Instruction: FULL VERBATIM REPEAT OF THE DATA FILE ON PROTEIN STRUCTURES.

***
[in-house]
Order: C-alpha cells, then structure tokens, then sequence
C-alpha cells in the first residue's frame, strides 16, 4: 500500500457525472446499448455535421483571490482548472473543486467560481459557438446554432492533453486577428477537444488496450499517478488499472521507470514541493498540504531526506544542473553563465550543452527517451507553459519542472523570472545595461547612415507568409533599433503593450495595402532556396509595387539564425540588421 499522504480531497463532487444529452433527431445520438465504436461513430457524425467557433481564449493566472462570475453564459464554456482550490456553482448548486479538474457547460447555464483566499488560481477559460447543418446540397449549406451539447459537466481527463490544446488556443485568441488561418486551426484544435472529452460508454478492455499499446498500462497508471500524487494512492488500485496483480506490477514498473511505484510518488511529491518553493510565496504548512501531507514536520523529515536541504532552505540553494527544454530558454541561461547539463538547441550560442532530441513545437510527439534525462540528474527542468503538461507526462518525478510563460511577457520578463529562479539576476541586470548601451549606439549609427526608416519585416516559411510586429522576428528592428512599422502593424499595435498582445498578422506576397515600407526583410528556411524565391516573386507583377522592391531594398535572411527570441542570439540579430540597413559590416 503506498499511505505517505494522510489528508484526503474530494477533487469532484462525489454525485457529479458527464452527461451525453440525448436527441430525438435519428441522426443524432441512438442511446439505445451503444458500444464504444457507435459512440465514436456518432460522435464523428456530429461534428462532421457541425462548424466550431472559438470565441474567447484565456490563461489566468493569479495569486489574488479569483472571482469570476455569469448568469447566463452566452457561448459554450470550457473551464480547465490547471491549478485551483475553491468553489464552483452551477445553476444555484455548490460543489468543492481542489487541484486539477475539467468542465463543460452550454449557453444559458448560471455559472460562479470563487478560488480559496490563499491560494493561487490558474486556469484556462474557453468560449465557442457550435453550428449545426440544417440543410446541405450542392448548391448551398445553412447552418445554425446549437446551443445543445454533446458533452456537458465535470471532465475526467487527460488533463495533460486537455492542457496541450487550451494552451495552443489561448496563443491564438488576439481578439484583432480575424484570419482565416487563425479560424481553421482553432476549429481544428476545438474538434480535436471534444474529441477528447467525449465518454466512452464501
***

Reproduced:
[in-house]
Order: C-alpha cells, then structure tokens, then sequence
C-alpha cells in the first residue's frame, strides 16, 4: 500500500457525472446499448455535421483571490482548472473543486467560481459557438446554432492533453486577428477537444488496450499517478488499472521507470514541493498540504531526506544542473553563465550543452527517451507553459519542472523570472545595461547612415507568409533599433503593450495595402532556396509595387539564425540588421 499522504480531497463532487444529452433527431445520438465504436461513430457524425467557433481564449493566472462570475453564459464554456482550490456553482448548486479538474457547460447555464483566499488560481477559460447543418446540397449549406451539447459537466481527463490544446488556443485568441488561418486551426484544435472529452460508454478492455499499446498500462497508471500524487494512492488500485496483480506490477514498473511505484510518488511529491518553493510565496504548512501531507514536520523529515536541504532552505540553494527544454530558454541561461547539463538547441550560442532530441513545437510527439534525462540528474527542468503538461507526462518525478510563460511577457520578463529562479539576476541586470548601451549606439549609427526608416519585416516559411510586429522576428528592428512599422502593424499595435498582445498578422506576397515600407526583410528556411524565391516573386507583377522592391531594398535572411527570441542570439540579430540597413559590416 503506498499511505505517505494522510489528508484526503474530494477533487469532484462525489454525485457529479458527464452527461451525453440525448436527441430525438435519428441522426443524432441512438442511446439505445451503444458500444464504444457507435459512440465514436456518432460522435464523428456530429461534428462532421457541425462548424466550431472559438470565441474567447484565456490563461489566468493569479495569486489574488479569483472571482469570476455569469448568469447566463452566452457561448459554450470550457473551464480547465490547471491549478485551483475553491468553489464552483452551477445553476444555484455548490460543489468543492481542489487541484486539477475539467468542465463543460452550454449557453444559458448560471455559472460562479470563487478560488480559496490563499491560494493561487490558474486556469484556462474557453468560449465557442457550435453550428449545426440544417440543410446541405450542392448548391448551398445553412447552418445554425446549437446551443445543445454533446458533452456537458465535470471532465475526467487527460488533463495533460486537455492542457496541450487550451494552451495552443489561448496563443491564438488576439481578439484583432480575424484570419482565416487563425479560424481553421482553432476549429481544428476545438474538434480535436471534444474529441477528447467525449465518454466512452464501